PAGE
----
15. #15
    it's the ride....
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    Jekyll and Claymore is nice, depending on how you live with bike parts (experimenting, upgrading, abusing) I would avoid propietary component. Like Scott Genius, pull shock is not my appetite.
    Marin with virtual pivot type suspension is good for climbing (I thought it's quite heavy), Ells Moment is great performer on descending -but as everyone say it's heavy going up, and I am not a fan of Tony Ellsworth.

    Outside your list -if your shop can have an access as well- there are lot of nice rigs with great overall trail competency with tweaked suspension response.
    But damn, they are so pricey today with current economy.
    Last edited by softailteamrider; 08-18-2011 at 09:25 PM.
    Ulating blencong sejatine tataraning lelaku...

  16. #16
    Huckin' trails
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    The 2012 GT Force and Sensor should be seriously consider here... And the i-Drive is amazing.

    David
    Quote Originally Posted by NicoleB28 View Post
    topless. that's what all mtb girls do. we go ride, get topless, have pillow fights in the woods, scissor, then ride home!

  17. #17
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    Jekyll - best bike ever!

  18. #18
    See You At Santos!
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    Quote Originally Posted by Fureak View Post
    Find a 2011 Stumpjumper FSR 26'er not 29'er, it will have 6 inches of travel in the front and weigh around 27lbs. I have one and it tears up trails, easy to pedal up and easy to bomb down.
    Same boat as this guy! Except I have a 2010 Stumpy Pro(essentially same bike) 140mm F/R travel. It pedals with the best of the XC bikes but leaves them in the dust on the DH!

  19. #19
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    As an employee of a shop who'd have access to these bikes, you asking about them on here would scare me a bit if I was to buy a bike from you!
    Can't you just pull one off the floor and ride it around and see about fit and function?
    Naysayers never apologize. Critics go to their grave thinking everyone else is wrong.
    ╭∩╮( . )╭∩╮

  20. #20
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    Quote Originally Posted by Pau11y View Post
    As an employee of a shop who'd have access to these bikes, you asking about them on here would scare me a bit if I was to buy a bike from you!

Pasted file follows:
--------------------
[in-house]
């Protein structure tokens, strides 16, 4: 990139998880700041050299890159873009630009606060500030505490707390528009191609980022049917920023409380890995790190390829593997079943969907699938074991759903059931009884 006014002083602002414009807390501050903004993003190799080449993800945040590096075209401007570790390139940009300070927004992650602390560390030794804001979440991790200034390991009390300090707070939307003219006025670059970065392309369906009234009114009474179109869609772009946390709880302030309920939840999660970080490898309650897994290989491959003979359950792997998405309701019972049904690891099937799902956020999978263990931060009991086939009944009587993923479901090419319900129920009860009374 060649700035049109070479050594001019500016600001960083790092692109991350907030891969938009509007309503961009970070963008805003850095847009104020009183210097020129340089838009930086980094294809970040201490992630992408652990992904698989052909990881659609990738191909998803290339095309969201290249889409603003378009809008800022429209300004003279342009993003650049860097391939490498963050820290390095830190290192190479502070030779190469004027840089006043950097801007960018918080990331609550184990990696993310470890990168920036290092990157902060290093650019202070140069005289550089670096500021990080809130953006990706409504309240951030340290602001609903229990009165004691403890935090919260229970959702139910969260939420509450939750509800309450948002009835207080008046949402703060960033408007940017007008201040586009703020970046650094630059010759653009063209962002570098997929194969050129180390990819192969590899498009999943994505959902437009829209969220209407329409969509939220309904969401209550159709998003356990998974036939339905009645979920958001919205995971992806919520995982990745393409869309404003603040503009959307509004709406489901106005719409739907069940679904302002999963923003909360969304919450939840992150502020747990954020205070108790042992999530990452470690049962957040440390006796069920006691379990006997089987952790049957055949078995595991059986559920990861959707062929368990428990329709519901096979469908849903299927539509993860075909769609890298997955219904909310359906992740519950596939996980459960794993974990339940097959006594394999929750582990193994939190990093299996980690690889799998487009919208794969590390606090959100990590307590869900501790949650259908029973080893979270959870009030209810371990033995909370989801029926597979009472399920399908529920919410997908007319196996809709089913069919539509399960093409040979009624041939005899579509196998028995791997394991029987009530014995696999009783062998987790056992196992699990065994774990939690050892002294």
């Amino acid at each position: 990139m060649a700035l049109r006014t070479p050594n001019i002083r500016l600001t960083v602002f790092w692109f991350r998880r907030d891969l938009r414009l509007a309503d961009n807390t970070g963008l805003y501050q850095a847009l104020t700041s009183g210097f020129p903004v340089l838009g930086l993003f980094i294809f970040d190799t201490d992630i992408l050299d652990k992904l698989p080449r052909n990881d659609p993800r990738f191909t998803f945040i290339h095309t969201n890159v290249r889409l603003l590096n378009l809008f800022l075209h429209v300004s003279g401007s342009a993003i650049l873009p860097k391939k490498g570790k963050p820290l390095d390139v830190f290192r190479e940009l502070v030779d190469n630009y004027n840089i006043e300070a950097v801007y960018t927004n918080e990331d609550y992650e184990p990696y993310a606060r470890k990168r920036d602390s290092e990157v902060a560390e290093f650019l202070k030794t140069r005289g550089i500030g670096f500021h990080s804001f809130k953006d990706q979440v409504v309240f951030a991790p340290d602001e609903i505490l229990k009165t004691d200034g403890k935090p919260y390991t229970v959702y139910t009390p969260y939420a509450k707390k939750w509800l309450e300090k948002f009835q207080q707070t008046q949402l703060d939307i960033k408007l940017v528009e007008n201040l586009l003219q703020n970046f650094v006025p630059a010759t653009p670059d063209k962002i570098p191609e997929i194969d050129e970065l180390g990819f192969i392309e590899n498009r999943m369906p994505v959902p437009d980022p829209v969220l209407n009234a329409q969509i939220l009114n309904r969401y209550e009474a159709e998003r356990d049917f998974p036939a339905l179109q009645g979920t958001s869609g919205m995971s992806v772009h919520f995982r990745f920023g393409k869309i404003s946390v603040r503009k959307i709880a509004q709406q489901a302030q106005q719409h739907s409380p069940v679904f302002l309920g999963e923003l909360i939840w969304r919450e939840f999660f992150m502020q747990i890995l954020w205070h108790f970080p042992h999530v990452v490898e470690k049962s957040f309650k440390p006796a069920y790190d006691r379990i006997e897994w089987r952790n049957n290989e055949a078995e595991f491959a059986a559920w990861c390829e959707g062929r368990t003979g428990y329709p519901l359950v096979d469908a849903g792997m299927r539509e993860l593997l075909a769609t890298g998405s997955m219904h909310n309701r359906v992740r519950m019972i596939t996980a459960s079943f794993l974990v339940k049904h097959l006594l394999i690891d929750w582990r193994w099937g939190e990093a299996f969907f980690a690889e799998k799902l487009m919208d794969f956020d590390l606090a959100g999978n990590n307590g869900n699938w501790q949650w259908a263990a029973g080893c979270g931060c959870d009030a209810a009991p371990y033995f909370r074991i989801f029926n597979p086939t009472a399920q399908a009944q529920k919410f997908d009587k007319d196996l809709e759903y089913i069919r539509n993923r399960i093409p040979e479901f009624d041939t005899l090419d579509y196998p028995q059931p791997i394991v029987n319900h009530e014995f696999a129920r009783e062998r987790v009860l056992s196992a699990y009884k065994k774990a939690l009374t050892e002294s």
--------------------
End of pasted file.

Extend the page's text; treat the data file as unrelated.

Can't you just pull one off the floor and ride it around and see about fit and function?
    He already stated this above.
    "Thanks for all the good input. The shop I work at is a dealer for the brands, but we don't have ANY of the models I listed in stock. So, even though I can get a deal, I don't have an opportunity to check them out. That being said, there is a shop about 25 miles from here that has an Attack Trail demo that I may take out this weekend. "

  21. #21
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    I got what you need. 2010 transition covert .

  22. #22
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    Jekyll seems like a good choice and a good parts spec depending on which one you get. Even though its not on your list, check out the Mk II Nomads. Ive been on mine for a little over a year now and it is hands down the fastest AM bike I've been on. Have it set up with an RP23 out back and a '11 36 up front. 1x9 etc.. and it comes in at just 30lbs with 2.5 tires and heavy tubes. Considering how much fun it is going down, it pedals great all around and ascends like a champ too. Definitely worth a look, maybe a used one? Definitely worth it.

  23. #23
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    Hello again,
    I appreciate all the great information and suggestions. I am pretty settled on the Jekyll after doing some more research based on your advice. I hadn't even really considered Cannondale (not such a big fan of proprietary engineering) but I think I can live with a funky shock, given the bike's capabilities. The Attack Trail was really tempting, but it would clearly not climb like the Jekyll in "elevate" mode. And the reality is that as much as I like shuttle runs and lift service, I'm going to be earning my descents the old-fashioned way probably 95% of the time.
    When I first posted, I was all excited to sell off my Motolite and get something fresh, but now I'm reconciled to wait until spring. By then, I may be able to get a close-out deal on an '11 model and I can sell my Moto at the beginning of next season, presumably when more folks are looking for a good used bike.
    Thanks again!